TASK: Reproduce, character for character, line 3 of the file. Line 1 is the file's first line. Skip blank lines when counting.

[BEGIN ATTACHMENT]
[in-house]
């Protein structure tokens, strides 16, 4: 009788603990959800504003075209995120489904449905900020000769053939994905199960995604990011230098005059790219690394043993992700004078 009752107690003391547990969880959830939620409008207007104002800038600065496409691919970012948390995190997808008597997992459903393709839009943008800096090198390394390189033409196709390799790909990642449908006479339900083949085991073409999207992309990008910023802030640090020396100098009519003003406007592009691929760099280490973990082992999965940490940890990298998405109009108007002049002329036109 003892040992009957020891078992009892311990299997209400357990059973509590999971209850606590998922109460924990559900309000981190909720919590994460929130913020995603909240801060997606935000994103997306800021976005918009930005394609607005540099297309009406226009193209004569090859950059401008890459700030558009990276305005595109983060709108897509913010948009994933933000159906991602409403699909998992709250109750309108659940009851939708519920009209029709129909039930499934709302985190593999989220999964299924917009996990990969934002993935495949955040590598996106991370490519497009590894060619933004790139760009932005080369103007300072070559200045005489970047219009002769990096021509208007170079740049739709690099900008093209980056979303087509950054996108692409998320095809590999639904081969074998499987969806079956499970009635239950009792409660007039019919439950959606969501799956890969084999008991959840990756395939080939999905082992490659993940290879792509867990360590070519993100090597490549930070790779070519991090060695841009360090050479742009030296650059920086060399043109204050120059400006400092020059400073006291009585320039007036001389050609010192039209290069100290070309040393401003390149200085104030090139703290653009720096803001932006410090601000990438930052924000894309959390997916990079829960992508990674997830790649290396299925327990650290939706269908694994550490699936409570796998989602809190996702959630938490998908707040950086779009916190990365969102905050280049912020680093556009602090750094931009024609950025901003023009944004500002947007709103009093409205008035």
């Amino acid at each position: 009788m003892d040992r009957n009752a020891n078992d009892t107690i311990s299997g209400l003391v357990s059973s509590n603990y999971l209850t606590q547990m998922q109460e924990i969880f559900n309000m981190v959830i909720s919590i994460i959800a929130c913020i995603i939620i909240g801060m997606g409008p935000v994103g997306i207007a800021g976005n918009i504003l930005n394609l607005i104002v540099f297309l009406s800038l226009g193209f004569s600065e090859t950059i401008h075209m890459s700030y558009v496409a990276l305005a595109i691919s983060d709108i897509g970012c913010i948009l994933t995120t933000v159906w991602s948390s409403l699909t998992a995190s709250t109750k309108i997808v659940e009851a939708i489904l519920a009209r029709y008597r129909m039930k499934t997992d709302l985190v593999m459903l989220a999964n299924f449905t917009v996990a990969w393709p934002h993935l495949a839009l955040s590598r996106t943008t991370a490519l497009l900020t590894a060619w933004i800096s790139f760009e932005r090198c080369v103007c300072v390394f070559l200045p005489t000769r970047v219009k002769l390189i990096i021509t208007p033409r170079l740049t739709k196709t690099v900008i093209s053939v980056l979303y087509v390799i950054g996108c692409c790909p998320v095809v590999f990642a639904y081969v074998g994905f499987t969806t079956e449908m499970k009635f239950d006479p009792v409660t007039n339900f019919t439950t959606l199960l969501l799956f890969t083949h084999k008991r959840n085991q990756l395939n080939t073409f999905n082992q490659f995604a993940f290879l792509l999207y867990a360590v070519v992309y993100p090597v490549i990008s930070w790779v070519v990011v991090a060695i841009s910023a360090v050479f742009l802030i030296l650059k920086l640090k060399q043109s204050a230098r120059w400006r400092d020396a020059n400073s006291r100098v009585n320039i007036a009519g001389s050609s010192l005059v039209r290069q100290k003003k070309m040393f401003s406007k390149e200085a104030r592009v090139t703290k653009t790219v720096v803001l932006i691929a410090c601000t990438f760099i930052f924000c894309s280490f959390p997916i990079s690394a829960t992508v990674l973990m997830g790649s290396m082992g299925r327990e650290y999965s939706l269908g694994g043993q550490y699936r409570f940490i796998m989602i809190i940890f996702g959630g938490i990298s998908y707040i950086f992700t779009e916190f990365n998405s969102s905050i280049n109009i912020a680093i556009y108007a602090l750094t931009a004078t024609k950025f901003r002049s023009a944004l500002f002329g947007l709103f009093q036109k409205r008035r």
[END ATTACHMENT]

């Amino acid at each position: 009788m003892d040992r009957n009752a020891n078992d009892t107690i311990s299997g209400l003391v357990s059973s509590n603990y999971l209850t606590q547990m998922q109460e924990i969880f559900n309000m981190v959830i909720s919590i994460i959800a929130c913020i995603i939620i909240g801060m997606g409008p935000v994103g997306i207007a800021g976005n918009i504003l930005n394609l607005i104002v540099f297309l009406s800038l226009g193209f004569s600065e090859t950059i401008h075209m890459s700030y558009v496409a990276l305005a595109i691919s983060d709108i897509g970012c913010i948009l994933t995120t933000v159906w991602s948390s409403l699909t998992a995190s709250t109750k309108i997808v659940e009851a939708i489904l519920a009209r029709y008597r129909m039930k499934t997992d709302l985190v593999m459903l989220a999964n299924f449905t917009v996990a990969w393709p934002h993935l495949a839009l955040s590598r996106t943008t991370a490519l497009l900020t590894a060619w933004i800096s790139f760009e932005r090198c080369v103007c300072v390394f070559l200045p005489t000769r970047v219009k002769l390189i990096i021509t208007p033409r170079l740049t739709k196709t690099v900008i093209s053939v980056l979303y087509v390799i950054g996108c692409c790909p998320v095809v590999f990642a639904y081969v074998g994905f499987t969806t079956e449908m499970k009635f239950d006479p009792v409660t007039n339900f019919t439950t959606l199960l969501l799956f890969t083949h084999k008991r959840n085991q990756l395939n080939t073409f999905n082992q490659f995604a993940f290879l792509l999207y867990a360590v070519v992309y993100p090597v490549i990008s930070w790779v070519v990011v991090a060695i841009s910023a360090v050479f742009l802030i030296l650059k920086l640090k060399q043109s204050a230098r120059w400006r400092d020396a020059n400073s006291r100098v009585n320039i007036a009519g001389s050609s010192l005059v039209r290069q100290k003003k070309m040393f401003s406007k390149e200085a104030r592009v090139t703290k653009t790219v720096v803001l932006i691929a410090c601000t990438f760099i930052f924000c894309s280490f959390p997916i990079s690394a829960t992508v990674l973990m997830g790649s290396m082992g299925r327990e650290y999965s939706l269908g694994g043993q550490y699936r409570f940490i796998m989602i809190i940890f996702g959630g938490i990298s998908y707040i950086f992700t779009e916190f990365n998405s969102s905050i280049n109009i912020a680093i556009y108007a602090l750094t931009a004078t024609k950025f901003r002049s023009a944004l500002f002329g947007l709103f009093q036109k409205r008035r």